On Oct. 5, Southern Nevadans wielding paintbrushes, gardening implements, hand tools, art supplies, books and massive goodwill will fan out across the valley to improve, in ways tangible and intangible, the lives of others.
On the tangible side: the murals painted, landscapes refurbished and books read to students by participants of United Way of Southern Nevada’s third annual Day of Caring.
On the intangible side: the feeling of satisfaction enjoyed and the sense of community built amid all that energetic volunteering.
About 1,600 volunteers participated in last year’s Day of Caring, and Laurie Mann, senior director of marketing for the United Way, is expecting a turnout of about 2,000 this year.
Volunteers will spend either a half day or a full day on that Friday working on more than 250 projects at about 85 area schools and nonprofits, all of which would “have no way to get this work done if not for the Day of Caring,” Mann said.
The day will begin at 8:30 a.m. with a rally at Town Square. Among the volunteers will be co-workers from area businesses, members of clubs, churches and service organizations, and families and individuals.
With the array of organizations and causes, volunteers will find it easy to choose projects that appeal to their own passions. “What’s so amazing is, when you go on the (registration) site, if you’re passionate about animals, schools or children, or maybe it’s U.S. veterans, there are so many opportunities.”
Megan Farnsworth, Wells Fargo Bank project manager and the company’s Southern Nevada volunteer chapter president, will volunteer at Cyril S. Wengert Elementary School.
“What I especially love about that is, I used to go there,” said Farnsworth, adding that volunteers’ arrival is as much fun for kids as it is for the volunteers.
“The school engages kids, where they have student ambassadors come and greet us,” she said. Last year, “some of the student ambassadors had the opportunity to work side by side with us as we painted, so it was great.”
Interaction between volunteers and students also is planned at Walter Bracken STEAM Academy, said assistant principal Michelle Wheatfill. For example, children will inscribe their painted handprints on a volunteer-painted mural that will join several other Day of Caring murals on campus.
Other Day of Caring projects at Bracken include installing barriers on a chain link fence “to add some privacy to our back playground,” Wheatfill said, and refurbishing the school’s turtle and tortoise habitats.
Bracken has been a part of Day of Caring since the program’s creation here, Wheatfill said. “Without the support of our volunteers, we wouldn’t be able to get these projects done.”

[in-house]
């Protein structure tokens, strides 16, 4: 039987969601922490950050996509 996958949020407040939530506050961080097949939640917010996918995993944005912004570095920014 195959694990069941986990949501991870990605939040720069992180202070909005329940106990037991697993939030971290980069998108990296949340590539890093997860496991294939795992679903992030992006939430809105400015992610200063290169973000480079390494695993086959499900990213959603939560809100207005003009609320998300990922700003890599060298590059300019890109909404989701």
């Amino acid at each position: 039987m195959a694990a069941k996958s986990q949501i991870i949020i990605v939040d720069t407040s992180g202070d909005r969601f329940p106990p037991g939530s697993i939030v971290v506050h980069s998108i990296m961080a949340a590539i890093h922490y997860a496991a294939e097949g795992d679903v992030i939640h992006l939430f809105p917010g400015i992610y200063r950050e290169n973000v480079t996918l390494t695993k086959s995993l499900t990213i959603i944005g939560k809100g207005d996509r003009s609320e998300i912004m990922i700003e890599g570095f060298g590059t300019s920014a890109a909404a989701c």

Volunteers also will be rebuilding burrows at the Tortoise Group’s emergency habitat, said Kobbe Shaw, the organization’s executive director. Shaw said Day of Caring volunteers are vital because the facility is staffed “100 percent by volunteers.”
Shaw said this year’s Day of Caring may, for some volunteers, serve as a means of observing the one-year anniversary of the Route 91 Harvest festival shooting, which left 58 killed and hundreds more injured.
“One of the positive things that happened out of the shootings was a genuine sense of community,” Shaw said. “At my organization, as well as others, volunteer numbers jumped in the month of October last year. People wanted to help in any way possible.”
In the wake of last year’s tragedy, Farnsworth said, “we all came together as a family, this whole city. It was something none of us could forget. This is an opportunity to bring back that feeling of unity and desire to help (by) working together.”
Contact John Przybys at jprzybys @reviewjournal.com or 702-383-0280. Follow @JJPrzybys on Twitter.
Lending your hands
United Way of Southern Nevada’s third annual Day of Caring is scheduled for Oct. 5. The event will kick off at 8:30 a.m. with a rally at Town Square.
Half-day and full-day projects are available. Among this year’s projects are mural painting, reading to students, assembling kits of various sorts, organizing food pantries, building and painting buddy benches at area schools, various landscaping and gardening projects, building or refurbishing animal habitats and repairing books.
For a complete list of projects and to register to volunteer, go to uwsn.org/caring. Volunteers can also sign up at the rally, but fewer projects will have openings by then.